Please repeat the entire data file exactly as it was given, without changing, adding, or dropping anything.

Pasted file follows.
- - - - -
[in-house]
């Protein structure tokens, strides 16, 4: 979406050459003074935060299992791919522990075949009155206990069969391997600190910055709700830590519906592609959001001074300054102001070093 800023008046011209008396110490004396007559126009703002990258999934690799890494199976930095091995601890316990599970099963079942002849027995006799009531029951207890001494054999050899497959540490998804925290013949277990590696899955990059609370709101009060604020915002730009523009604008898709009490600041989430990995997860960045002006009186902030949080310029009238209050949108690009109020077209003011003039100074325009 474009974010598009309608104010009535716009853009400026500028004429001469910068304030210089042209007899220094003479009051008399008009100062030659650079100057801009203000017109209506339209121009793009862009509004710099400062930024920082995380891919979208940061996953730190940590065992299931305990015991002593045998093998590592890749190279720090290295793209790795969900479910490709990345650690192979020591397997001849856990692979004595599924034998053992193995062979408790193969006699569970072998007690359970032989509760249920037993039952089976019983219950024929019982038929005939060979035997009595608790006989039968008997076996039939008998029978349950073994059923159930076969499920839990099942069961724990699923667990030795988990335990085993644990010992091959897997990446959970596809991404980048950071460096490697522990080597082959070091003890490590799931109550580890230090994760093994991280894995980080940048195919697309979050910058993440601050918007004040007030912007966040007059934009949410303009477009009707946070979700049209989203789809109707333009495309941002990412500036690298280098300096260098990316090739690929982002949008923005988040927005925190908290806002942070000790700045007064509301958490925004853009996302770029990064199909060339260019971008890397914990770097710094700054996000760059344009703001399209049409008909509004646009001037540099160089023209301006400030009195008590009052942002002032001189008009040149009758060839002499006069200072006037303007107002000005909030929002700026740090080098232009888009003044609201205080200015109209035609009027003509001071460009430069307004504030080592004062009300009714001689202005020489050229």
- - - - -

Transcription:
[in-house]
């Protein structure tokens, strides 16, 4: 979406050459003074935060299992791919522990075949009155206990069969391997600190910055709700830590519906592609959001001074300054102001070093 800023008046011209008396110490004396007559126009703002990258999934690799890494199976930095091995601890316990599970099963079942002849027995006799009531029951207890001494054999050899497959540490998804925290013949277990590696899955990059609370709101009060604020915002730009523009604008898709009490600041989430990995997860960045002006009186902030949080310029009238209050949108690009109020077209003011003039100074325009 474009974010598009309608104010009535716009853009400026500028004429001469910068304030210089042209007899220094003479009051008399008009100062030659650079100057801009203000017109209506339209121009793009862009509004710099400062930024920082995380891919979208940061996953730190940590065992299931305990015991002593045998093998590592890749190279720090290295793209790795969900479910490709990345650690192979020591397997001849856990692979004595599924034998053992193995062979408790193969006699569970072998007690359970032989509760249920037993039952089976019983219950024929019982038929005939060979035997009595608790006989039968008997076996039939008998029978349950073994059923159930076969499920839990099942069961724990699923667990030795988990335990085993644990010992091959897997990446959970596809991404980048950071460096490697522990080597082959070091003890490590799931109550580890230090994760093994991280894995980080940048195919697309979050910058993440601050918007004040007030912007966040007059934009949410303009477009009707946070979700049209989203789809109707333009495309941002990412500036690298280098300096260098990316090739690929982002949008923005988040927005925190908290806002942070000790700045007064509301958490925004853009996302770029990064199909060339260019971008890397914990770097710094700054996000760059344009703001399209049409008909509004646009001037540099160089023209301006400030009195008590009052942002002032001189008009040149009758060839002499006069200072006037303007107002000005909030929002700026740090080098232009888009003044609201205080200015109209035609009027003509001071460009430069307004504030080592004062009300009714001689202005020489050229």